Belly Forward & Backward


Belly flying forward a backward movement is a skill that for primary control inside the flight chamber will be an essential tool. Understanding how to control forward and backward movements will help you to maintain a more central place inside the tunnel which ultimately will help you while learning other skills.

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To learn forward and backward movement while belly-flying, you first need to be able to belly-fly in a neutral body position and hold that position stable and under control throughout.


The primary objective is to be able to safely and successfully demonstrate forward and backward movements while belly-flying, remaining stable and on heading throughout.


You will start in the center of the wind tunnel, off the net, facing in a direction that does not point you toward a doorway or have a doorway behind you; this will prevent you from hitting the doors during the maneuver. Before beginning one of these movements, make sure that you are stable and under control so that you get the correct results during the maneuver. When signaled by your coach, you’ll begin either a forward or a backward move until you approach the tunnel wall, where you will stop, return to a neutral body position and then begin a movement in the opposite direction.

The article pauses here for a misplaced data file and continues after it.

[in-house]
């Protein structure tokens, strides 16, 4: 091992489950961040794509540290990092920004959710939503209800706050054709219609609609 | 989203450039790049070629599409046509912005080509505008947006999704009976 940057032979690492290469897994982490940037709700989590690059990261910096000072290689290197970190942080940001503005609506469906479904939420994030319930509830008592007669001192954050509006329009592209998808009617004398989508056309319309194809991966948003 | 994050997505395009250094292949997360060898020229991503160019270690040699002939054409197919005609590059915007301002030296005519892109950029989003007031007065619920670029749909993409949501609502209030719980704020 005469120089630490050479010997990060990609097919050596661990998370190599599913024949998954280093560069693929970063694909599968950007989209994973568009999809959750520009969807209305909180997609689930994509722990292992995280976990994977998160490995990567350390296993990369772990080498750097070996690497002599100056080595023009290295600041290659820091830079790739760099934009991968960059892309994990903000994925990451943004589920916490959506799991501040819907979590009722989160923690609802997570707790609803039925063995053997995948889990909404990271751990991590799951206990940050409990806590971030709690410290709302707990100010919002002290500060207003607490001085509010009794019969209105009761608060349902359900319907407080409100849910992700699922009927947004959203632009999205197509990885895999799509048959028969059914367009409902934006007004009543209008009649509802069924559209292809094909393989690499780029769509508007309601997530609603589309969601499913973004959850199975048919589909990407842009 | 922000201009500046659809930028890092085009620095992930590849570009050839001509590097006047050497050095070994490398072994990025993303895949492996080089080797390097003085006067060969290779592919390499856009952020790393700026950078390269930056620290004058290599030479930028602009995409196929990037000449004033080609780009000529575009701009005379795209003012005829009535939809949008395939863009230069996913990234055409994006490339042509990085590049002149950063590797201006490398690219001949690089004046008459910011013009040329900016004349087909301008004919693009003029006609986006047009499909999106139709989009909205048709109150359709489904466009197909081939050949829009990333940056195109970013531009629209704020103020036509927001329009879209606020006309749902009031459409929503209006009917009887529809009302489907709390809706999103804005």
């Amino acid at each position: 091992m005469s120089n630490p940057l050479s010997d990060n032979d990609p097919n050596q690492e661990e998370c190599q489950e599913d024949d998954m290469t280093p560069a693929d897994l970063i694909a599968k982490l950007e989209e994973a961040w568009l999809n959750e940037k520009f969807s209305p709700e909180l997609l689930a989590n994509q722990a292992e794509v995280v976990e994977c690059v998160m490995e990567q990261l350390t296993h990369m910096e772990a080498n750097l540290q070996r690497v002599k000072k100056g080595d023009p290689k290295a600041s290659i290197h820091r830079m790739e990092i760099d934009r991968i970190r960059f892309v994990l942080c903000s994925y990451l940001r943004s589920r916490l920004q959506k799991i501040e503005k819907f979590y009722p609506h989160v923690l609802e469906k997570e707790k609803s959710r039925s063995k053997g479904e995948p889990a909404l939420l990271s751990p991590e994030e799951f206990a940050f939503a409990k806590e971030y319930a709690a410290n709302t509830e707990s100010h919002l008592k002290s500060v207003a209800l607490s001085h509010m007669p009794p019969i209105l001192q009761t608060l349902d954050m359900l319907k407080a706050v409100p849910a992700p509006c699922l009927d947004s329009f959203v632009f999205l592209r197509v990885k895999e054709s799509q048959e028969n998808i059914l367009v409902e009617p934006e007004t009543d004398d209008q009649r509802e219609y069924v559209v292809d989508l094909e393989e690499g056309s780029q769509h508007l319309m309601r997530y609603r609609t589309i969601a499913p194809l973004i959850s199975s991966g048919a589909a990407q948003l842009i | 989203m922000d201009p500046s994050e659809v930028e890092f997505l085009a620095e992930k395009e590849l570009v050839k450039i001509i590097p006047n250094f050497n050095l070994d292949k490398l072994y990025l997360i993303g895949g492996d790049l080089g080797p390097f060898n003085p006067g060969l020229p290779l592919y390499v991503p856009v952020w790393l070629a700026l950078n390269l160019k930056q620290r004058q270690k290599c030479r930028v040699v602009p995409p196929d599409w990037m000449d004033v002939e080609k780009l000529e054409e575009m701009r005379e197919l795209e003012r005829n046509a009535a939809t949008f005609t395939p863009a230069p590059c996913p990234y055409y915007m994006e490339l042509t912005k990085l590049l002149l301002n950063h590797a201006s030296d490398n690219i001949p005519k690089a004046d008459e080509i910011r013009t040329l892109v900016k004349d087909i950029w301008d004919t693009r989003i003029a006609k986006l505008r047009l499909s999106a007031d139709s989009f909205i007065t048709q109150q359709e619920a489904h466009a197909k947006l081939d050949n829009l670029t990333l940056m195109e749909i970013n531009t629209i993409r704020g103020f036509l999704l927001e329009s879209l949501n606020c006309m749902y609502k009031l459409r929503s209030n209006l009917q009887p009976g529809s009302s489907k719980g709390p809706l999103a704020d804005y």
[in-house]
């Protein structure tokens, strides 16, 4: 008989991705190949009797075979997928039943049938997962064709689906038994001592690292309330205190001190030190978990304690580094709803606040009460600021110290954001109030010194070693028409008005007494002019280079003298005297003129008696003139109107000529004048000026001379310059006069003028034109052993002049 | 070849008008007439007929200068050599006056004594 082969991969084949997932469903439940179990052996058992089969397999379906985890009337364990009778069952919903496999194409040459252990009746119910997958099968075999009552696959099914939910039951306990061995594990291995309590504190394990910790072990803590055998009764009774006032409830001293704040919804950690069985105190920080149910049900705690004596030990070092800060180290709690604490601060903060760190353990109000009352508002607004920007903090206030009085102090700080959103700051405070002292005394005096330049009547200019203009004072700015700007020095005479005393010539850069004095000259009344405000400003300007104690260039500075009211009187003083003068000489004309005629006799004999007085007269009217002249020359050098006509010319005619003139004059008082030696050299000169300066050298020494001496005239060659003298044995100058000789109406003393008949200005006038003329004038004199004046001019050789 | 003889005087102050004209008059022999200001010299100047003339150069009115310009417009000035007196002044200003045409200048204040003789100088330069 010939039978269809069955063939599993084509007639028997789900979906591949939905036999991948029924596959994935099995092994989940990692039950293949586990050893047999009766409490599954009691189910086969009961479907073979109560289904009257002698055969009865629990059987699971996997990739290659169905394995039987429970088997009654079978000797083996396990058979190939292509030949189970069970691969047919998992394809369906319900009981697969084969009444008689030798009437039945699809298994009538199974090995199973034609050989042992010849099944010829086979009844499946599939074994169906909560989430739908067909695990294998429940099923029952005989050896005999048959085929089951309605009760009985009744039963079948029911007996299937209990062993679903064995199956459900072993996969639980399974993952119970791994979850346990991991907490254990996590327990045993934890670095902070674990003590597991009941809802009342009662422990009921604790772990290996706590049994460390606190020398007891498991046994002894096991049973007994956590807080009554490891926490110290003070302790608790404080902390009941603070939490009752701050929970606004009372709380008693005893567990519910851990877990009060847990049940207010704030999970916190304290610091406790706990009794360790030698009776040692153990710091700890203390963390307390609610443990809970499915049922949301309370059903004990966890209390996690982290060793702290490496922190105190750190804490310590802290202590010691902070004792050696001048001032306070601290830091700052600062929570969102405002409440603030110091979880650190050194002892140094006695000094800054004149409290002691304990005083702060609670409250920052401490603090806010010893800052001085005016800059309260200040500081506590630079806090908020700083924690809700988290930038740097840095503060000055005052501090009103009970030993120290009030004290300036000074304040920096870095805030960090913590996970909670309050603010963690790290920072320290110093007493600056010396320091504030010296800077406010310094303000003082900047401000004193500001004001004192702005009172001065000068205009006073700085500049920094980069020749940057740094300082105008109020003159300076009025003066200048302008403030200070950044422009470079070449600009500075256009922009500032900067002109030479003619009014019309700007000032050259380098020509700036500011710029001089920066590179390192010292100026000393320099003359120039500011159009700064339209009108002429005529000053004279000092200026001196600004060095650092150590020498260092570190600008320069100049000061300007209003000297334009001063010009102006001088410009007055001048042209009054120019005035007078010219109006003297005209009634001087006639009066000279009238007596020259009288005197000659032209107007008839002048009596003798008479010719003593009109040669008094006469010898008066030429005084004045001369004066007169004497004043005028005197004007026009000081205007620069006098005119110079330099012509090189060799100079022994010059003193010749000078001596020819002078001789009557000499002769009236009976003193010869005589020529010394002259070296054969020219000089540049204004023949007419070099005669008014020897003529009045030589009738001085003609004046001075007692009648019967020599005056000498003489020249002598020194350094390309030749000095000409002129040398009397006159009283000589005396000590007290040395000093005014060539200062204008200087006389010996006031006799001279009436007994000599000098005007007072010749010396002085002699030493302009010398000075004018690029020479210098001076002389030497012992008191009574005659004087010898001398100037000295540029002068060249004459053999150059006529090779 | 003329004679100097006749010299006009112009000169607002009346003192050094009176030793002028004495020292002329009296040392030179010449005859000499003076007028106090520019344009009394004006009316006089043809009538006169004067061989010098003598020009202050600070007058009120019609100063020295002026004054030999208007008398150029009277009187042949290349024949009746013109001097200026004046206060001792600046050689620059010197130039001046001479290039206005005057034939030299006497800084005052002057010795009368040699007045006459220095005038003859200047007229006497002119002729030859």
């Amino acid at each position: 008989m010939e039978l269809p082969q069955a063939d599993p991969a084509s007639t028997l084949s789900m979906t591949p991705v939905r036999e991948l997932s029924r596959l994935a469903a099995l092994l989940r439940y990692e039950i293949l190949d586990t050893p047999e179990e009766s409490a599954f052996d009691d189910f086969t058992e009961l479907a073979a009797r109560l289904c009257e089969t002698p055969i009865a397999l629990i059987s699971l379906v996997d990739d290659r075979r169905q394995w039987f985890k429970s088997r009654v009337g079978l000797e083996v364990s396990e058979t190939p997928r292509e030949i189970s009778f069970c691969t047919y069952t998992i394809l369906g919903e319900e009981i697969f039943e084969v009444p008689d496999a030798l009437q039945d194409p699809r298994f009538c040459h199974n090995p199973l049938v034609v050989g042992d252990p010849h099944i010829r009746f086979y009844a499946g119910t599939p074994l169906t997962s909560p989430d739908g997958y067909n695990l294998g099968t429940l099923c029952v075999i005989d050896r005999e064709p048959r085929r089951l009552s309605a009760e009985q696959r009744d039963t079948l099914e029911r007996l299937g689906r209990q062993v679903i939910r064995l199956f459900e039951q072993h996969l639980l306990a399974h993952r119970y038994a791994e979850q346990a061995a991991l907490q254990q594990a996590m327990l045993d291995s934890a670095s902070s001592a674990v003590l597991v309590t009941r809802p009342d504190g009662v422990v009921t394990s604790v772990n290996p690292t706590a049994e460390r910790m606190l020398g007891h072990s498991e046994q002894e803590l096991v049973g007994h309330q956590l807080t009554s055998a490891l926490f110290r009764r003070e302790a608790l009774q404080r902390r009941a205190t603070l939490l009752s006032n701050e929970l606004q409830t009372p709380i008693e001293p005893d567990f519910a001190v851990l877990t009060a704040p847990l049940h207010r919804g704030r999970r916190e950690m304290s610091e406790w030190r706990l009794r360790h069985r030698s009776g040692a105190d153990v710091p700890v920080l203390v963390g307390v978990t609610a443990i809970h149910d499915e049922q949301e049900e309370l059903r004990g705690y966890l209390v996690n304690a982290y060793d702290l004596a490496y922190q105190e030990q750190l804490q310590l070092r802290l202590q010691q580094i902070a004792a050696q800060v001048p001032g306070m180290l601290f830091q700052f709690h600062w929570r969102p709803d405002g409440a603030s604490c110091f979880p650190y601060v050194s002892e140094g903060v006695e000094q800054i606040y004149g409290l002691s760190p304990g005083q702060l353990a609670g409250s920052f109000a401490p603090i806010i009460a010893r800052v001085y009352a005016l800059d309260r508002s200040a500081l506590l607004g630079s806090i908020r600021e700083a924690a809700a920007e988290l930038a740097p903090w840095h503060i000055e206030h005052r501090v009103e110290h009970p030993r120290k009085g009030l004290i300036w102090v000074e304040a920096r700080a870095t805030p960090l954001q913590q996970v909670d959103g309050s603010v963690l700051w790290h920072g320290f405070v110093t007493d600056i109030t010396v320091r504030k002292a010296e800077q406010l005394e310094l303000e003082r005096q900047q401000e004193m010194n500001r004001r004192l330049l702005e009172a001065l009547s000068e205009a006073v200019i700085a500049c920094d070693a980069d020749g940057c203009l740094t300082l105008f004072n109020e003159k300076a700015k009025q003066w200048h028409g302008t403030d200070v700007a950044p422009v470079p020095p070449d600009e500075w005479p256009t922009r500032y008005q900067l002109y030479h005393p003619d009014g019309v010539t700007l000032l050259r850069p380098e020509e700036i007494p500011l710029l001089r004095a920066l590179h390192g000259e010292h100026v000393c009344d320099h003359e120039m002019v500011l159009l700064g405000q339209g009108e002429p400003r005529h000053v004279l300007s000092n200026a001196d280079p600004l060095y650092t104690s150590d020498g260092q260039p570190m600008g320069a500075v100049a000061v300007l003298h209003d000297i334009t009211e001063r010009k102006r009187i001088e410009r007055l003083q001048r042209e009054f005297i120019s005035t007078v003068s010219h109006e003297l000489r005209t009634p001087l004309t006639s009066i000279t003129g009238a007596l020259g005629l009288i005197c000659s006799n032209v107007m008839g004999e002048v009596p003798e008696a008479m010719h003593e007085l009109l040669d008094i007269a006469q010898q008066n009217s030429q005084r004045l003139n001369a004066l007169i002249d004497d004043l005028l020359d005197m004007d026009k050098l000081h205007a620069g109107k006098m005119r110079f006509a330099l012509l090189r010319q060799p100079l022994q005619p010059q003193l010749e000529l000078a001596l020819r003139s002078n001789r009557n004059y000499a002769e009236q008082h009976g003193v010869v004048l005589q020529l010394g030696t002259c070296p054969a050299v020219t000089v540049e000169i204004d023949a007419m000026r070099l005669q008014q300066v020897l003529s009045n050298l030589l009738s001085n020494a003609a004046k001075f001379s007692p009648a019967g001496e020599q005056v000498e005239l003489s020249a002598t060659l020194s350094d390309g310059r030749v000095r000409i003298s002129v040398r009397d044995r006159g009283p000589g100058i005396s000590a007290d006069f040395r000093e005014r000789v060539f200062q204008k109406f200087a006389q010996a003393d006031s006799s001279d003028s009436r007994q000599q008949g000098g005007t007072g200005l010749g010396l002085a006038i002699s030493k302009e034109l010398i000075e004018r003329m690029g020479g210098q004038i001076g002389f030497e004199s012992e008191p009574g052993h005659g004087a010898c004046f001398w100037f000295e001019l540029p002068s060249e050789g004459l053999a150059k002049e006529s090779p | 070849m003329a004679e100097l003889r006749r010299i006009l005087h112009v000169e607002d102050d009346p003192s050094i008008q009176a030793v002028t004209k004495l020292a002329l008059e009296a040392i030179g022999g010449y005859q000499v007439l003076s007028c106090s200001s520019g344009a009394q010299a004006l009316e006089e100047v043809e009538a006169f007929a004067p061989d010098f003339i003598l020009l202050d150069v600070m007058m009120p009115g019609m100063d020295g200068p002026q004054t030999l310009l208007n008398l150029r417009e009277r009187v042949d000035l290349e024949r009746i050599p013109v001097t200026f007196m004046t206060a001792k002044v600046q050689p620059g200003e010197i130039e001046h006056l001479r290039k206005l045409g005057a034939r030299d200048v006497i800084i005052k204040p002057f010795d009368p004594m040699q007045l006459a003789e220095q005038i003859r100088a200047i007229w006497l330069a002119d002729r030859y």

Post-flight questions / suggestions

  • How did your performance match the initial objectives?
  • Were you able to maintain stability throughout while moving forward and backward? Both basic and advanced techniques?
  • What techniques did you feel comfortable with and what can you improve on during the next session?


As you move on to learning the next skill in your progression, advancing your turns and forward and backward movements will be essential to improving your overall bely flying skills.

© 2005 - 2023 International Bodyflight Association™

The IBA distinguishes between the sport of indoor skydiving (engaged in by patrons with IBA accounts seeking approval of flight skills though the IBA’s Flight Progression System) and recreational flying (engaged in by entertainment customers who do not intend to pursue approval of skills). While indoor skydiving is safe for all ages, the inherent risk of the activity is necessarily greater for those engaging in the sport of indoor skydiving, particularly as they progress through more sophisticated maneuvers.